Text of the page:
The Australian dollar lost ground yesterday following inflation data released early in the morning UK time. The figures came in below forecasters predictions, and as a result reduced the chance of policy makers increasing interest rates in the near future. With forecasters almost unanimously predicting higher figures, we saw traders buying up the Australian dollar on Tuesday, but these gains were then reversed entirely following the release. We also had disappointing manufacturing data out of China which showed that this part of the Chinese economy had contracted for the fourth month in a row.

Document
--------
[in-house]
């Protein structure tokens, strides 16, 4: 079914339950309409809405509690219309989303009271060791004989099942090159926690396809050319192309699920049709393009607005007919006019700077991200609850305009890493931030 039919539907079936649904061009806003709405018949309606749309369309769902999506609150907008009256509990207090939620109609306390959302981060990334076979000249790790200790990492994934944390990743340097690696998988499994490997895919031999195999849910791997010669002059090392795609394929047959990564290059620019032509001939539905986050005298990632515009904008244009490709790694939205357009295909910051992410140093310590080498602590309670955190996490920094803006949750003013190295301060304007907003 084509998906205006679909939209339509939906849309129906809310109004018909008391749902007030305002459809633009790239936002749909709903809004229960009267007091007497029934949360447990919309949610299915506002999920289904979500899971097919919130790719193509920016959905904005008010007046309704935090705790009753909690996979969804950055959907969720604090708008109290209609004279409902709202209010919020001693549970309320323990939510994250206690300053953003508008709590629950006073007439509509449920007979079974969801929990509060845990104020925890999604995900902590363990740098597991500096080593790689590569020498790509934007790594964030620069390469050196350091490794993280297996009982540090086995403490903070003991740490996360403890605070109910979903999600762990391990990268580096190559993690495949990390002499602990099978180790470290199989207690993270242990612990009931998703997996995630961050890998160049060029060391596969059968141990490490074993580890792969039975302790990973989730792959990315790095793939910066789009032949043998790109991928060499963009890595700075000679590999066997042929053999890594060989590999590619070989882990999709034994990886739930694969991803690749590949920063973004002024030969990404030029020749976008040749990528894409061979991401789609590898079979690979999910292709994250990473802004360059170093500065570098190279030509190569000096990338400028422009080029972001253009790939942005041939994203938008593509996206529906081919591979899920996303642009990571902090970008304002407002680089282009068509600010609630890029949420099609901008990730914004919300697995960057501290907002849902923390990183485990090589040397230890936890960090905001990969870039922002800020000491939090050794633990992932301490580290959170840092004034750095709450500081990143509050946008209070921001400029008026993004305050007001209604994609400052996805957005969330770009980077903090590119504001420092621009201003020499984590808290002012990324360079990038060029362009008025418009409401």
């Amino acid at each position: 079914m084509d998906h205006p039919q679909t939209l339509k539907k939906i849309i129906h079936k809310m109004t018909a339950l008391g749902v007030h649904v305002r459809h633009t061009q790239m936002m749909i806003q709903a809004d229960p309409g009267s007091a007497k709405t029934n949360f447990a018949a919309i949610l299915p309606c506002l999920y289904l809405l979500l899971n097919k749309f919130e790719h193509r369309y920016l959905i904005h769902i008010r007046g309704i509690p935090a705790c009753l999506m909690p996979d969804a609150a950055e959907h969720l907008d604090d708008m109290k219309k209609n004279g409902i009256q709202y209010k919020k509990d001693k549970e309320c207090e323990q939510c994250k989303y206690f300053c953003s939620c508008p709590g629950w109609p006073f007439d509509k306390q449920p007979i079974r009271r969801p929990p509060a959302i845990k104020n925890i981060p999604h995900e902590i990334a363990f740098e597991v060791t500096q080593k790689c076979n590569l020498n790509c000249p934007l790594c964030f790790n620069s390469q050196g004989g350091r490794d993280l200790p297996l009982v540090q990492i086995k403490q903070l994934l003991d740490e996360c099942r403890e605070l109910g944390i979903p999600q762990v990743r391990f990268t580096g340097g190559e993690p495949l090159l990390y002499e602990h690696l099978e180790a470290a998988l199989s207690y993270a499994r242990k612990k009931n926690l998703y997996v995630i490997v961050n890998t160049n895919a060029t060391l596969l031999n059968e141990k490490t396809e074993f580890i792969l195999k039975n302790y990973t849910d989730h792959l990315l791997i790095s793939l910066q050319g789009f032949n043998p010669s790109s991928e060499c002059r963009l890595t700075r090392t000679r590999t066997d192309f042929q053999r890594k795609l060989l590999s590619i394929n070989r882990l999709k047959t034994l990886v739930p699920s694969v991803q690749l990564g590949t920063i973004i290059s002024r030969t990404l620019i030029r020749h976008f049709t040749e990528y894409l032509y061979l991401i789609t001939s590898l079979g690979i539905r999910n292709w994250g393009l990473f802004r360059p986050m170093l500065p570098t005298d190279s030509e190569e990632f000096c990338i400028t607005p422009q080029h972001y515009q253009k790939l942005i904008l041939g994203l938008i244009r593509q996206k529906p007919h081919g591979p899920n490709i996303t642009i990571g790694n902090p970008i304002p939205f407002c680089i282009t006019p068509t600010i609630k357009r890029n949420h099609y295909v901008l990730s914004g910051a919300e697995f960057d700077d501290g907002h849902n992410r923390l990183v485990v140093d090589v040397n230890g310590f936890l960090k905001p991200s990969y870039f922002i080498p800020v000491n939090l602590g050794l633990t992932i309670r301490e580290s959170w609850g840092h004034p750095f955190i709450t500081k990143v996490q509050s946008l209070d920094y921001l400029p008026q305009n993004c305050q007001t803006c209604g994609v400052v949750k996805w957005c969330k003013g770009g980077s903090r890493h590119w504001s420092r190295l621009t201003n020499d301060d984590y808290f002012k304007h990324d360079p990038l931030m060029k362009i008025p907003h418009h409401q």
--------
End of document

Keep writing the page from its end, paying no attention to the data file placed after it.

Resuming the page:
The Japanese yen and Swiss franc both performed well. Unexpectedly low US new homes sales figures combined with increasing tensions in Ukraine triggered a downward curb in global market confidence, and as a result we saw the traditionally safe-haven assets thrive. Last night we had an interest rate decision from New Zealand, which traders priced into the market yesterday as an increase was widely forecasted. This was duly delivered on with interest rates being increased to 3%.Trade balance figures from Switzerland are the only other significant data release.
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